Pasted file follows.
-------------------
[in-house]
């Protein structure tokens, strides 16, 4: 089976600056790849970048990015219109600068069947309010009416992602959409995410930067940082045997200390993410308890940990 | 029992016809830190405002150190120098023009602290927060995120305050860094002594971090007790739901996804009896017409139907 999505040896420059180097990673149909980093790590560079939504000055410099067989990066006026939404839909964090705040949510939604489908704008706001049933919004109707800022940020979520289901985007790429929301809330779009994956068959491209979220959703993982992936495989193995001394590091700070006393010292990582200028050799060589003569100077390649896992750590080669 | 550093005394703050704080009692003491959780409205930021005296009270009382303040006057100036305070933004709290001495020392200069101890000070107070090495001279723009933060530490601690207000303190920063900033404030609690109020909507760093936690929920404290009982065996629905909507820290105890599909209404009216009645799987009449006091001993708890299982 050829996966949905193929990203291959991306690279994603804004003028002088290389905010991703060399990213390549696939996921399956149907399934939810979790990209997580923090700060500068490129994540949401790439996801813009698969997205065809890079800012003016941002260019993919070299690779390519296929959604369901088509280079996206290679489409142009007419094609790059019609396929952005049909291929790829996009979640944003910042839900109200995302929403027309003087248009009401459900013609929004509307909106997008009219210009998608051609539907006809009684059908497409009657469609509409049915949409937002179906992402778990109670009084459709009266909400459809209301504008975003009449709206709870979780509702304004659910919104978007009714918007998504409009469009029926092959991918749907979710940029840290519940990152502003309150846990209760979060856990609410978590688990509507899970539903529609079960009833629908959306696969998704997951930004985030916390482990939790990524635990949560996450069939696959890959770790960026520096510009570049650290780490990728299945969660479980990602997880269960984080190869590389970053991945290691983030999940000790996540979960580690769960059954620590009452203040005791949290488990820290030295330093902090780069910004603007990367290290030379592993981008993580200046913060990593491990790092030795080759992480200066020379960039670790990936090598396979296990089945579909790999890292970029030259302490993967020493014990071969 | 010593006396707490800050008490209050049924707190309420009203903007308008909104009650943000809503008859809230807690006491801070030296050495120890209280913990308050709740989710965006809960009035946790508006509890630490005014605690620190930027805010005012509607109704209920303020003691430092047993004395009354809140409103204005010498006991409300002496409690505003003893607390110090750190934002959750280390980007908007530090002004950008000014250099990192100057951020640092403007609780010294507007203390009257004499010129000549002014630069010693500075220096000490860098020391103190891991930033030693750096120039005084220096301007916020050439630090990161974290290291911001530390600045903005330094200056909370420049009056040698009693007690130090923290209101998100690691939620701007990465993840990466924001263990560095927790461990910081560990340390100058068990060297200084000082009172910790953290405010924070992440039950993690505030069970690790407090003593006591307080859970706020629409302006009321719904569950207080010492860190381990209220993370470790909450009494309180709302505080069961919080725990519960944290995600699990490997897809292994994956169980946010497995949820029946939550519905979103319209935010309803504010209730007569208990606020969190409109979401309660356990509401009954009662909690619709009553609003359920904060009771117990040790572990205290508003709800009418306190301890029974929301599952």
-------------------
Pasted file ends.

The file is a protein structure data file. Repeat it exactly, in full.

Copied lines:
[in-house]
């Protein structure tokens, strides 16, 4: 089976600056790849970048990015219109600068069947309010009416992602959409995410930067940082045997200390993410308890940990 | 029992016809830190405002150190120098023009602290927060995120305050860094002594971090007790739901996804009896017409139907 999505040896420059180097990673149909980093790590560079939504000055410099067989990066006026939404839909964090705040949510939604489908704008706001049933919004109707800022940020979520289901985007790429929301809330779009994956068959491209979220959703993982992936495989193995001394590091700070006393010292990582200028050799060589003569100077390649896992750590080669 | 550093005394703050704080009692003491959780409205930021005296009270009382303040006057100036305070933004709290001495020392200069101890000070107070090495001279723009933060530490601690207000303190920063900033404030609690109020909507760093936690929920404290009982065996629905909507820290105890599909209404009216009645799987009449006091001993708890299982 050829996966949905193929990203291959991306690279994603804004003028002088290389905010991703060399990213390549696939996921399956149907399934939810979790990209997580923090700060500068490129994540949401790439996801813009698969997205065809890079800012003016941002260019993919070299690779390519296929959604369901088509280079996206290679489409142009007419094609790059019609396929952005049909291929790829996009979640944003910042839900109200995302929403027309003087248009009401459900013609929004509307909106997008009219210009998608051609539907006809009684059908497409009657469609509409049915949409937002179906992402778990109670009084459709009266909400459809209301504008975003009449709206709870979780509702304004659910919104978007009714918007998504409009469009029926092959991918749907979710940029840290519940990152502003309150846990209760979060856990609410978590688990509507899970539903529609079960009833629908959306696969998704997951930004985030916390482990939790990524635990949560996450069939696959890959770790960026520096510009570049650290780490990728299945969660479980990602997880269960984080190869590389970053991945290691983030999940000790996540979960580690769960059954620590009452203040005791949290488990820290030295330093902090780069910004603007990367290290030379592993981008993580200046913060990593491990790092030795080759992480200066020379960039670790990936090598396979296990089945579909790999890292970029030259302490993967020493014990071969 | 010593006396707490800050008490209050049924707190309420009203903007308008909104009650943000809503008859809230807690006491801070030296050495120890209280913990308050709740989710965006809960009035946790508006509890630490005014605690620190930027805010005012509607109704209920303020003691430092047993004395009354809140409103204005010498006991409300002496409690505003003893607390110090750190934002959750280390980007908007530090002004950008000014250099990192100057951020640092403007609780010294507007203390009257004499010129000549002014630069010693500075220096000490860098020391103190891991930033030693750096120039005084220096301007916020050439630090990161974290290291911001530390600045903005330094200056909370420049009056040698009693007690130090923290209101998100690691939620701007990465993840990466924001263990560095927790461990910081560990340390100058068990060297200084000082009172910790953290405010924070992440039950993690505030069970690790407090003593006591307080859970706020629409302006009321719904569950207080010492860190381990209220993370470790909450009494309180709302505080069961919080725990519960944290995600699990490997897809292994994956169980946010497995949820029946939550519905979103319209935010309803504010209730007569208990606020969190409109979401309660356990509401009954009662909690619709009553609003359920904060009771117990040790572990205290508003709800009418306190301890029974929301599952």